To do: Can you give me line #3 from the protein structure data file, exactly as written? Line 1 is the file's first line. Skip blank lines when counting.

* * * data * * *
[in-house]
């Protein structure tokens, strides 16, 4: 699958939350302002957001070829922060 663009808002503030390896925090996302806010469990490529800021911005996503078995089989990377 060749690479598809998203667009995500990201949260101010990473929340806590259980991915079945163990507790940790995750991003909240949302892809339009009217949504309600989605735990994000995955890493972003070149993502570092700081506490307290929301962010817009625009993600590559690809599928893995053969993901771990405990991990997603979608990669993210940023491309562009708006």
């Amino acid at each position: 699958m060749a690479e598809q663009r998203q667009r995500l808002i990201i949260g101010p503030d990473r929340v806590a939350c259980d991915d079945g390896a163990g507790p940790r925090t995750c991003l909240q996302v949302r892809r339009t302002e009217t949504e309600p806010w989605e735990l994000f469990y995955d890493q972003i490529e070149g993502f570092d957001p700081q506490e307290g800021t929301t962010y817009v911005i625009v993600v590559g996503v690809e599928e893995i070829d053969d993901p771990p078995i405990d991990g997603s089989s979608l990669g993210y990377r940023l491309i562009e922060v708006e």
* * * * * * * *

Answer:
């Amino acid at each position: 699958m060749a690479e598809q663009r998203q667009r995500l808002i990201i949260g101010p503030d990473r929340v806590a939350c259980d991915d079945g390896a163990g507790p940790r925090t995750c991003l909240q996302v949302r892809r339009t302002e009217t949504e309600p806010w989605e735990l994000f469990y995955d890493q972003i490529e070149g993502f570092d957001p700081q506490e307290g800021t929301t962010y817009v911005i625009v993600v590559g996503v690809e599928e893995i070829d053969d993901p771990p078995i405990d991990g997603s089989s979608l990669g993210y990377r940023l491309i562009e922060v708006e």